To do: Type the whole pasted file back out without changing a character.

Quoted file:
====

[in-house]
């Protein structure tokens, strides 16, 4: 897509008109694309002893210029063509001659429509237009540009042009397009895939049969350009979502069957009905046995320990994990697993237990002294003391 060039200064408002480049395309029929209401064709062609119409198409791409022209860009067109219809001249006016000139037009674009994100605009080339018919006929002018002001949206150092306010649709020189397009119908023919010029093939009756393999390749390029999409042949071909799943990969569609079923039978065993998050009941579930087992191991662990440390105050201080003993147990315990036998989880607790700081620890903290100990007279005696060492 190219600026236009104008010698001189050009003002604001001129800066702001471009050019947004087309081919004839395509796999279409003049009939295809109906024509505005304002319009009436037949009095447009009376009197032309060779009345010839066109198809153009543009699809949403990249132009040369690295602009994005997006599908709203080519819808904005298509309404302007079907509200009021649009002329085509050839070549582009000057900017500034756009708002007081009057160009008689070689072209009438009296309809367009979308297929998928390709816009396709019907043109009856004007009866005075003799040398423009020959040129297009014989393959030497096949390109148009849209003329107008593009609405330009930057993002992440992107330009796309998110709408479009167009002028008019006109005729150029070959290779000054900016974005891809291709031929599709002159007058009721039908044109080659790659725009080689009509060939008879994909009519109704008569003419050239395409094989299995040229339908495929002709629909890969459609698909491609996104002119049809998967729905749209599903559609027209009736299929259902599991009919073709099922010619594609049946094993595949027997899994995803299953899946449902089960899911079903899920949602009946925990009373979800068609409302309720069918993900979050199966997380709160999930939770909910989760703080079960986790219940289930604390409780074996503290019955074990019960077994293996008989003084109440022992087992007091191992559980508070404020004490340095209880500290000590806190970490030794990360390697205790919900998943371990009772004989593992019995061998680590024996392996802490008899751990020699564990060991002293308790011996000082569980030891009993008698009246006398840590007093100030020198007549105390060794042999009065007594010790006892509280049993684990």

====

[in-house]
């Protein structure tokens, strides 16, 4: 897509008109694309002893210029063509001659429509237009540009042009397009895939049969350009979502069957009905046995320990994990697993237990002294003391 060039200064408002480049395309029929209401064709062609119409198409791409022209860009067109219809001249006016000139037009674009994100605009080339018919006929002018002001949206150092306010649709020189397009119908023919010029093939009756393999390749390029999409042949071909799943990969569609079923039978065993998050009941579930087992191991662990440390105050201080003993147990315990036998989880607790700081620890903290100990007279005696060492 190219600026236009104008010698001189050009003002604001001129800066702001471009050019947004087309081919004839395509796999279409003049009939295809109906024509505005304002319009009436037949009095447009009376009197032309060779009345010839066109198809153009543009699809949403990249132009040369690295602009994005997006599908709203080519819808904005298509309404302007079907509200009021649009002329085509050839070549582009000057900017500034756009708002007081009057160009008689070689072209009438009296309809367009979308297929998928390709816009396709019907043109009856004007009866005075003799040398423009020959040129297009014989393959030497096949390109148009849209003329107008593009609405330009930057993002992440992107330009796309998110709408479009167009002028008019006109005729150029070959290779000054900016974005891809291709031929599709002159007058009721039908044109080659790659725009080689009509060939008879994909009519109704008569003419050239395409094989299995040229339908495929002709629909890969459609698909491609996104002119049809998967729905749209599903559609027209009736299929259902599991009919073709099922010619594609049946094993595949027997899994995803299953899946449902089960899911079903899920949602009946925990009373979800068609409302309720069918993900979050199966997380709160999930939770909910989760703080079960986790219940289930604390409780074996503290019955074990019960077994293996008989003084109440022992087992007091191992559980508070404020004490340095209880500290000590806190970490030794990360390697205790919900998943371990009772004989593992019995061998680590024996392996802490008899751990020699564990060991002293308790011996000082569980030891009993008698009246006398840590007093100030020198007549105390060794042999009065007594010790006892509280049993684990």